Since my introduction to Geographic Information Systems (GIS) some 15 years ago, GIS day is one of those days that I look forward to annually. GIS day is usually on the Wednesday of Geography Awareness Week in November. It is the one day set aside to show how geographic intelligence touches everyone and provides excellent forum for users, like myself, to showcase unique GIS accomplishments.(See my previous blog – Counting the population is as easy as 1, 2, 3 with the help of GIS).
This November, (November 14, 2018) hundreds of organizations from North America, South America, Europe, Africa, Asia, Australia and the Caribbean will be hosting gatherings that will serve to ignite the imagination of the future geospatial innovators who will move our planet forward using GIS. All registered users who will be hosting an event for GIS day 2018 is displayed on www.gisday.com. It is indeed a global event.
Users in the Caribbean region are joining in as well. Bahamas, Turks and Caicos, Jamaica and Trinidad have already registered their events.
Montserrat is no exception. Our event is registered too!
In the past, to add to the sweetness of this event we have often added a cake to the celebrations. Here are a few pictures of the cakes we have had to celebrate GIS day in Montserrat over the years.
Now there is absolutely no reason not to love GIS day! Find an event close to you and use the opportunity to learn more about this exciting technology and its amazing capabilities.
I am no stranger to the impact of disasters having survived Hurricane Hugo in 1989, and witnessed the Soufriere Hills Volcano disrupt everything I knew about life in Montserrat since 1995.
As I listened to the reports on the experience of our neighbouring islanders who were affected by the super hurricanes of 2017, Irma and Maria (which I now simply refer to as IRMARIA), I empathized. Now as I watch reports of the experience of the residents of El Rodeo, Guatemala in dealing with the eruption of Volcan de Fuego which erupted on June 6, 2018, I am driven to share a bit of how my work can help countries manage disasters better.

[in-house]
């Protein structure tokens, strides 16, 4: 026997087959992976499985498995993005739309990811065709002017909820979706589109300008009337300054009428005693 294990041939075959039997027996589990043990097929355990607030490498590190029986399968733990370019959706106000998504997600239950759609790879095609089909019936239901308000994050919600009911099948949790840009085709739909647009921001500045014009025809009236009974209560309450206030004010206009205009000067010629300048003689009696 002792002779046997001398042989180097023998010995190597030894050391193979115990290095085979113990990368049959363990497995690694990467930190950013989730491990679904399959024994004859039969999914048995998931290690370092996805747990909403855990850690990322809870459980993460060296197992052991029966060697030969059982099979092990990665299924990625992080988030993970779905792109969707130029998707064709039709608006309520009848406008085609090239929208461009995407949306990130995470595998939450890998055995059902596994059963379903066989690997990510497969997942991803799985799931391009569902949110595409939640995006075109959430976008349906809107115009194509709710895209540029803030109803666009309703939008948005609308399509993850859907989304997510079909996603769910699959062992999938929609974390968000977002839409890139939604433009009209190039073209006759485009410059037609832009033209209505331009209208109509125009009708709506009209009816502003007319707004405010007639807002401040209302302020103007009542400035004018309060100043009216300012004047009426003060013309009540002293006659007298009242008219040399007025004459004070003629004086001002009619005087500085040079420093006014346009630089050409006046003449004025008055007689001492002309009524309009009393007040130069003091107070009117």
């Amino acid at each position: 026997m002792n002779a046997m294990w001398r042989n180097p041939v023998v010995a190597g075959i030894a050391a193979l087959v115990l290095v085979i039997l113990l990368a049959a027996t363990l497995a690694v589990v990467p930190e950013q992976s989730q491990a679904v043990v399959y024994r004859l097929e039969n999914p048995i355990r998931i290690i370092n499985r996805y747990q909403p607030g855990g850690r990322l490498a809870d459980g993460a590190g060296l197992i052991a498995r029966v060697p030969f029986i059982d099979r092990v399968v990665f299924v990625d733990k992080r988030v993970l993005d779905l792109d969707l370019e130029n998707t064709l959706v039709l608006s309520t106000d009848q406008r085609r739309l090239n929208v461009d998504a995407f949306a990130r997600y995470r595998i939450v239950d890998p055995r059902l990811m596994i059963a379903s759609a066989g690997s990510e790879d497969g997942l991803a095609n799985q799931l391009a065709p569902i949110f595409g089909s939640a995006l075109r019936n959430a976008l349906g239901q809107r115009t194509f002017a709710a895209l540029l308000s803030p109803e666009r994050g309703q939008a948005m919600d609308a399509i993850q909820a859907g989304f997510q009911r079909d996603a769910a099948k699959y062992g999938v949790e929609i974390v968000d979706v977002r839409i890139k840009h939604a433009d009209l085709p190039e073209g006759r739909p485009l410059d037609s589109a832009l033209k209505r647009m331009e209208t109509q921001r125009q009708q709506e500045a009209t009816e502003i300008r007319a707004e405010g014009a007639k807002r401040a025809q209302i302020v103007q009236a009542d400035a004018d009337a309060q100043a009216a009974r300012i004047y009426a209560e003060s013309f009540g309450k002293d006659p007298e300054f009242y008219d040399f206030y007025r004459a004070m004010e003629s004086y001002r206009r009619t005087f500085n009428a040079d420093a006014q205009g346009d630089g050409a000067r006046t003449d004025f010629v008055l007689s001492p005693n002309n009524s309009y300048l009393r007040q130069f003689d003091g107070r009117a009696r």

Geospatial technologies have improved in recent years and are more efficient and reliable to enhance our planning, mitigation, preparedness, response and recovery from disasters. The majority of data needed for these phases of emergency management is spatial, and once it is spatial it can be mapped and utilized effectively.
Over the years, Geographic Information Systems (GIS) has taught me a few things in relation to disaster management. Here are five (5) of them:
1. Most emergencies don’t allow time to gather information.
2. During an actual emergency there is no time for guessing or estimating, it is critical to have the right data, at the right time.
3. Lack of appropriate information leads to poor planning and poor decision making.
4. GIS provides a mechanism to centralize and visually display critical information during an emergency.
5. GIS saves time, money and lives!
The road to recovery is often very difficult for anyone faced with loss after the impact of a disaster. Many of us on Montserrat however, built up our resilience as we reflect on the loss of homes – not just houses. We have embraced the challenge of recreating the places we lost. Unbelievably, the Government Headquarters building in Plymouth was newly constructed and the Glendon Hospital was newly refurbished at the time of the eruption. Personally, I often reflect on the town centre which was thriving and bustling as it created jobs, enhanced livelihoods and held memorable spaces, such as “Evergreen Tree” and the “market” for social interaction.
A specialism in GIS allowed me the opportunity to support recovery efforts by utilizing data and producing maps that helped to manage evacuation paths, relocate families safely to shelters, assist in ash clean-up efforts by tracking progress and by utilizing the output of modelling scenarios to identify future impact areas. GIS provides a mechanism to forge ahead and recover despite the impact of a disaster. Montserrat is now in a phase of re-development and GIS has contributed significantly to this. I do look forward to telling you more about how GIS can be used in disaster management.
Lavern Rogers-Ryan is a geospatial consultant specialising in disaster risk management and recovery. She is currently head of the GIS Centre within the Government of Montserrat. Learn more about geospatial services in disasters at www.lavernrogersryan.com.